LIST OF RECOMMENDATIONS AND CONCLUSIONS
Accuracy of the RAE results
1. With such a spectacular increase in
RAE ratings, it is legitimate to ask whether the improvement is
a true reflection of the state of UK academic research and its
performance over the last five years. The evidence we have received
suggests that most in the science and education communities agree
with HEFCE's assertion that it is largely a reflection of reality
2. There is concern about the non-inclusion
of researchers. ... Funding should reflect the actual amount of
research and its quality over the whole department and not those
deemed active. Universities should have no incentive to omit any
researchers (paragraph 24).
3. There is concern that by moving researchers
between UoAs or splitting and merging departments universities
can improve ratings without any improvement in quality (paragraph
4. There is concern that transfers between
institutions can distort the RAE results (paragraph 27).
5. There are concerns about the way the panels
operated and their membership (paragraph 28).
6. We recommend that, in any future RAE, HEFCE
provide panel members with more effective administrative support.
Ensuring the validity of the results is money well spent (paragraph
7. With the above reservations, we accept
the widespread view that the RAE ratings reflect an improvement
in UK higher education research (paragraph 31).
Effects of the RAE
8. Most of the evidence we have received
has suggested that the RAE has had a broadly beneficial effect
on research in the UK (paragraph 32).
9. We have heard of concerns that the RAE
has imposed large costs and bureaucracy on universities, hampered
teaching, distorted research practice, led to neglect of universities'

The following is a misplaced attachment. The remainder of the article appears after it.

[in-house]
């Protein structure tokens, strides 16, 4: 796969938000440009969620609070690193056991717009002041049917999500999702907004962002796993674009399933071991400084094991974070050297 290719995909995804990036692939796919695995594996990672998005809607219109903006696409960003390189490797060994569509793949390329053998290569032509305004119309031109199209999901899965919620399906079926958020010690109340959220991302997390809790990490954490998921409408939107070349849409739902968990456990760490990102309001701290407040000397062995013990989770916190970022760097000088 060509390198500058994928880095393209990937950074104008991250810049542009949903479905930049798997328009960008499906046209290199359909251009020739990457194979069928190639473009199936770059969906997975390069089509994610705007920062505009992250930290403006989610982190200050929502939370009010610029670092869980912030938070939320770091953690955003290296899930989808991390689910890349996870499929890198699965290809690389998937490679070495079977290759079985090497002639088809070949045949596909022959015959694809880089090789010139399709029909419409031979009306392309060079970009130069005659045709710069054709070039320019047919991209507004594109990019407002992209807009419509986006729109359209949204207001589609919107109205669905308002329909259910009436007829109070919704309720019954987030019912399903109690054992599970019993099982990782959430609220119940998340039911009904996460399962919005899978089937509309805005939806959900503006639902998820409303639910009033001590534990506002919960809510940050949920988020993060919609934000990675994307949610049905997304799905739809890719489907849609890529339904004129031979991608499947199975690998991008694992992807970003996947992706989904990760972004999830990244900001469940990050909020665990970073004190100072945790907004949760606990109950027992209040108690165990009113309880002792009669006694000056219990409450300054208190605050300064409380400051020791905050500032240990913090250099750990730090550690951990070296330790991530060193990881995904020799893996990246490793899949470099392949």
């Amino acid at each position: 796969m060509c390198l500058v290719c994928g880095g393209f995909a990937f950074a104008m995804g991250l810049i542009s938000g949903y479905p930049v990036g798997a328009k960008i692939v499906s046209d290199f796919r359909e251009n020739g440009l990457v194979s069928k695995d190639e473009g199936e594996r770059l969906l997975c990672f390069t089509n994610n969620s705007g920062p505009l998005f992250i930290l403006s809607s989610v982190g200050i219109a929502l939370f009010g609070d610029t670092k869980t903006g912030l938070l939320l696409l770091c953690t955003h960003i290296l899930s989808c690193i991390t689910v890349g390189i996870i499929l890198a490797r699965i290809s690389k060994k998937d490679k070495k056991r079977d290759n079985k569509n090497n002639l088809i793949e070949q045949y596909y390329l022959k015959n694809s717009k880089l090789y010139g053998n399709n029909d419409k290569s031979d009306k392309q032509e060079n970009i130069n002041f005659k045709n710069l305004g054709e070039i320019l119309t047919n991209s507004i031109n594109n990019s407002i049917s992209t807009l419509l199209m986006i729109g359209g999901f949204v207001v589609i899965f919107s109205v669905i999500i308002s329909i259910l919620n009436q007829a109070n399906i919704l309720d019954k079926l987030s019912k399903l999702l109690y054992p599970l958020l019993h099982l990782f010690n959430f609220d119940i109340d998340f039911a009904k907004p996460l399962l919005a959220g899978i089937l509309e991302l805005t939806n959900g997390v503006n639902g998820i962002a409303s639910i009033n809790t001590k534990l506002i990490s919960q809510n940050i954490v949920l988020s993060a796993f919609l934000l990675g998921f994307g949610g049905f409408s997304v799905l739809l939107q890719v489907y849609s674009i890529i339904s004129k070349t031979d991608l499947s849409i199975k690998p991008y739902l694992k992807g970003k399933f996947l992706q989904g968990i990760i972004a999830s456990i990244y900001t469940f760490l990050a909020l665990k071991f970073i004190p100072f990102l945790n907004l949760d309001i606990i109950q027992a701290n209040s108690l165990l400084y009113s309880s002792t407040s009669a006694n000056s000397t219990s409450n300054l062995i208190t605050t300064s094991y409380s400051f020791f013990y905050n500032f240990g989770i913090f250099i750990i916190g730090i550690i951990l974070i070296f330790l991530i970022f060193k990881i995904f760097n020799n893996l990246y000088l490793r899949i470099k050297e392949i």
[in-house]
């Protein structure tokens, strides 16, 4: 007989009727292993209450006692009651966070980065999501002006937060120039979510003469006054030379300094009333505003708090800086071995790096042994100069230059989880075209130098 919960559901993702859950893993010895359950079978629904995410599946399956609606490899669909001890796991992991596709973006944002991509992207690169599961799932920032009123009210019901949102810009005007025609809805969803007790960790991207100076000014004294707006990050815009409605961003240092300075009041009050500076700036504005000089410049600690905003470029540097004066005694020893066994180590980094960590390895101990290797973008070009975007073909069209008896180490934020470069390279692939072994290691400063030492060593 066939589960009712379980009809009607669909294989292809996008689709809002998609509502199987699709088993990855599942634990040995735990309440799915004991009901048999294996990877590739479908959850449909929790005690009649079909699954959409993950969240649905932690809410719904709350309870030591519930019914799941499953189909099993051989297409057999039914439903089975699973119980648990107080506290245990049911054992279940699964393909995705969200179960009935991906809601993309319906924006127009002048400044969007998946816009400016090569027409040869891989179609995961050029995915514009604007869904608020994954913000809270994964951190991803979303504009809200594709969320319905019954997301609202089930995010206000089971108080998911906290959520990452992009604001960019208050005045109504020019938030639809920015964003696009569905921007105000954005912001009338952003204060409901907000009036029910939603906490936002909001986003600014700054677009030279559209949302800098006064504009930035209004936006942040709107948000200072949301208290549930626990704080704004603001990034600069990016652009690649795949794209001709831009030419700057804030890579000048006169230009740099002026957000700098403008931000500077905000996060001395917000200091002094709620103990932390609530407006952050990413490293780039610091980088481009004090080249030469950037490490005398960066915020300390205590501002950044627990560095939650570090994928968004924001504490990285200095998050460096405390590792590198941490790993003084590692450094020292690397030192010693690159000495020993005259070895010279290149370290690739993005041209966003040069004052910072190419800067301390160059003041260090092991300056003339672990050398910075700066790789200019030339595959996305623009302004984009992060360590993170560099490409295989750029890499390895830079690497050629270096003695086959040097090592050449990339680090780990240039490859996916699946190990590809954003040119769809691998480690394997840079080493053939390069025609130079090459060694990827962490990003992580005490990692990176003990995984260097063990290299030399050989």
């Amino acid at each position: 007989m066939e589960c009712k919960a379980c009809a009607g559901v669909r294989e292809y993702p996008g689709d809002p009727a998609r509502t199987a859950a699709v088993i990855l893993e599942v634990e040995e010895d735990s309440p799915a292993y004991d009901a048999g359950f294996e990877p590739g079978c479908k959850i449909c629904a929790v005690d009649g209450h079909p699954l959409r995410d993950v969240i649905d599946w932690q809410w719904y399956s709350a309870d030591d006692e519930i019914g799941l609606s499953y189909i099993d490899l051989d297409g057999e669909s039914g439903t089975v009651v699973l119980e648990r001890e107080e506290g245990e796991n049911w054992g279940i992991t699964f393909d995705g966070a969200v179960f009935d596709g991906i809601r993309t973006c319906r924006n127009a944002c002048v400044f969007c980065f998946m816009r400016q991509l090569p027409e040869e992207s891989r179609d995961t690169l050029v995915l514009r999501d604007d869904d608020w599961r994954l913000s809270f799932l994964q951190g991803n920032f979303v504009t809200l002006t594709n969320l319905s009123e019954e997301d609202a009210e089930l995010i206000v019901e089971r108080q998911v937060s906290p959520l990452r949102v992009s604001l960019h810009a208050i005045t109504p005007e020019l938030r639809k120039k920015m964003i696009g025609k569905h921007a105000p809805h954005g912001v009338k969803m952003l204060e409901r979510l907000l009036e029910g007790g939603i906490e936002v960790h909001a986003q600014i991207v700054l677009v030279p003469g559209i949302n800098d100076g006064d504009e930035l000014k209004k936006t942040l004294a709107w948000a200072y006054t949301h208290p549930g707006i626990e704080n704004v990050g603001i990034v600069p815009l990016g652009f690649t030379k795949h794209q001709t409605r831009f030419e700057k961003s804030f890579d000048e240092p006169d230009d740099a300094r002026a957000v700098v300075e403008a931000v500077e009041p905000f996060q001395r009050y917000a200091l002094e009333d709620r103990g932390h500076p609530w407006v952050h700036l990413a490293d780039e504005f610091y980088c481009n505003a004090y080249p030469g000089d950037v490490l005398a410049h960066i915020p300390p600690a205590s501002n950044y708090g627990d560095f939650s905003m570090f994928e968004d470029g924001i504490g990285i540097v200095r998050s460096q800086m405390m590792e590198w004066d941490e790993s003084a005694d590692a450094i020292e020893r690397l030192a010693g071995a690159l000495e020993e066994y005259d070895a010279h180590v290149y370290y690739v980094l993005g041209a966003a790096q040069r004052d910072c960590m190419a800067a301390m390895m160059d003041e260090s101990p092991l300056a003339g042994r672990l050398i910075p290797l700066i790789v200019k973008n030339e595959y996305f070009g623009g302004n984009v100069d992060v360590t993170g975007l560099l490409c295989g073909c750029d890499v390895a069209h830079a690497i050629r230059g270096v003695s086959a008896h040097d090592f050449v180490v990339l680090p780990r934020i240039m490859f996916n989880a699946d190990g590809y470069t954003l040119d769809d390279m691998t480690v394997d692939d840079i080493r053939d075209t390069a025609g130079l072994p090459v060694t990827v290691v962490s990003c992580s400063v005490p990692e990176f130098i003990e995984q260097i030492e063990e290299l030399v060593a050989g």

other activities and severely damaged academics' morale (paragraph
10. If HEFCE believes in the value of the
RAE, it should establish clearly how much it costs and show why
it is worth it. We recommend that, as part of its review of the
RAE, HEFCE establish with accuracy the cost of RAE 2001 and publish
costings and an explanation of how these were calculated (paragraph
11. The RAE has undoubtedly brought benefits
but it has also caused collateral damage. It has damaged staff
careers and it has distracted universities from their teaching,
community and economic development roles. Higher education should
encourage excellence in all these areas, not just in research.
Universities should be assessed on a balanced score-card (paragraph
12. Some of the most outstanding achievements
in UK science have resulted from long periods of research with
no outputs ... We are concerned that the RAE process may discourage
long-term research of a highly speculative nature and stifle scientific
breakthroughs (paragraph 37).
13. While we accept that publication practice
is somewhat different in the humanities, we believe that the shorter
period of assessment for the sciences discriminates against scientists
involved in long-term research. We suggest that seven years would
be a more reasonable period of assessment for the sciences as
well as the humanities (paragraph 38).
14. We recommend that HEFCE ensure that its
quality assessment does not discourage or disadvantage interdisciplinary
research. Such research offers some of the most fertile ground
for innovation and discovery (paragraph 39).
15. We recommend that HEFCE keep unit boundaries
under review to ensure that subjects of increasing importance
are fairly assessed (paragraph 40).
Morale and careers
16. It is clear that the RAE has had a